Elizabeth Brundage is a brilliant novelist with an unfailing eye for the detail or word that will make a moment resonate and expand in the mind. It's what every great dramatist has in abundance. This new book is a riveting examination of how the past haunts the present, but beyond that, it is a relentless and powerful study of evilof the forces that are loosed in our all too human attempts to love each other and find love. It is very moving and completely involving and I couldn't put it down. You won't be able to, either.
Even if she wraps up the plot a bit too neatly, [Brundage] holds interest with artful descriptions of the Berkshire seasons and her mastery of the varying points of view. She captures the nuances of class and generational perspectives, from brothels, pit bull fights and a Pittsfield battered women's shelter, to the horse barns and cocktail parties of Stockbridge.
The Washington Post
Brundage's second novel concerns ugly secrets that lie beneath the glossy veneer of a wealthy town and popular school in the Berkshires, waiting to be exposed by three new arrivals: a sculptor, her son and a writing teacher who gave up his daughter for adoption many years ago. Thrillers often make great audiobooks, because they offer frequent heart-stopping twists and turns. But this literary thriller, with its careful, delicate writing and a slow buildup to a powerful, sudden-and fairly predictable-denouement, is less suited to audio. Despite Bernadette Dunne's considerable efforts, the reading drags from time to time. Mark Bramhall only voices the prologue; the remainder of the book belongs to Dunne, who ably evokes both genders and is particularly skilled with New England accents. Despite the slowness of the story and patience required of the reader, this is a satisfying audio experience. A Viking hardcover (Reviews, May 26). (Aug.)Copyright © Reed Business Information, a division of Reed Elsevier Inc. All rights reserved.
A creative-writing instructor returns to the Berkshires where the child he gave up for adoption lives with her wealthy and loving but very troubled parents. Iowa Writers' Workshop grad Brundage (The Doctor's Wife, 2004) slathers on the words in this thriller set in the Massachusetts exurbs, where former druggie Nate Gallagher, the son of academic parents, has been hired by Jack Heath, the headmaster husband of Nate's college classmate, Maggie. Jack is a piece of work. Having fled his last post under a cloud, he has rebuilt the reputation of The Pioneer School on the strength of his charm and the financial support of wealthy parents who are unaware that he is a wife-beater and whoremonger. Nate has taken the job hoping to finish his novel and to get a look at Willa, the daughter he and his AIDS-riddled, dying girlfriend Catherine drove from California and handed over to Candace and Joe Golding on a stormy night. What neither he nor anyone else in the town knows is that Pioneer board president and major donor Joe Golding makes his bucks producing porn films or that the elegant and rather shy Candace has a porn past. The Goldings have done a great job with Willa. She's a nice kid entering the moody phase of adolescence, beginning a little sexual activity with undiagnosed dyslexic Teddy Squire. The apparent serenity of the campus begins to shatter when the headmaster's abuse and some anonymous notes push his wife over the limit; Teddy Squire is given a DVD containing scenes from Candace's darkest days; and a Polish prostitute whose customers include Teddy and Jack threatens to tell all. Uneasy mix of romance, Grand Guignol theatrics and literary gushing.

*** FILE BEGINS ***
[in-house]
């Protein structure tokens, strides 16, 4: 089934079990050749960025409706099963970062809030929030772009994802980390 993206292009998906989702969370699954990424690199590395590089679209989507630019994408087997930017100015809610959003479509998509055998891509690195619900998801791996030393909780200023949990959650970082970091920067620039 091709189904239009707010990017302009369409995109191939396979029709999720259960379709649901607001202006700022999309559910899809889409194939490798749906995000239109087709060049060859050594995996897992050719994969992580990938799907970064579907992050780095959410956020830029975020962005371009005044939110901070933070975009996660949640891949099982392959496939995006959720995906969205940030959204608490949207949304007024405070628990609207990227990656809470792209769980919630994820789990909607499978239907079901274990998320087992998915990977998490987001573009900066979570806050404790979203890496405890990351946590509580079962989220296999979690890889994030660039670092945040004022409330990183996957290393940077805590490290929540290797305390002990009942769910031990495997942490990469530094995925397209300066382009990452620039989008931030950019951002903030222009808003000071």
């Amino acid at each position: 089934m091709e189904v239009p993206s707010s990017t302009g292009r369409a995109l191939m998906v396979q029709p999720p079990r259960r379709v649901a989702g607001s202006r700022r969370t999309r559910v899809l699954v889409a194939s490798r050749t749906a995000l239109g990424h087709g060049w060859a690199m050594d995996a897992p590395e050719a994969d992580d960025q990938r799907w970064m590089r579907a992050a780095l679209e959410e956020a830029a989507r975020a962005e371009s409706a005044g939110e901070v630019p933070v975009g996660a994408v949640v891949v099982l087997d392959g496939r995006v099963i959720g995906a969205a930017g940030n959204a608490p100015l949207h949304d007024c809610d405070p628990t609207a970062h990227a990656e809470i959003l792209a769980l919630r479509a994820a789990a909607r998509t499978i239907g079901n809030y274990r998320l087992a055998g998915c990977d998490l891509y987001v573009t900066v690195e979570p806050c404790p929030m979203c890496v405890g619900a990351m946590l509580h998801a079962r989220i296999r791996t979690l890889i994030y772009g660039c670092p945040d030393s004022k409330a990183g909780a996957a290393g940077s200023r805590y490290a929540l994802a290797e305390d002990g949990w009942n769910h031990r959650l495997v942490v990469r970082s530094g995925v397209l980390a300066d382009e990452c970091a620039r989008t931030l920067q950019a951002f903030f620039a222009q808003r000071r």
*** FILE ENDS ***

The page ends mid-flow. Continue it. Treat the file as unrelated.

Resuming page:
"[A] deft balancing act of taut plot and richly drawn characters. . .Brundage is a storyteller supreme."
"Riveting...very moving and completely involving. . . Brundage is a brilliant novelist."
"Brundage has a penchant for turning topical subjects into gripping novels...Sex, drugs, violence and murder are all in the Brundage mix."
-The Washington Post
"[A] well-turned thriller. . . Brundage writes with startling clarity."
-St. Louis Post-Dispatch
"A taut tale of suspense rounded out with sharp observations on parenting, adoption and the fraught business of keeping up appearances."
-New York Observer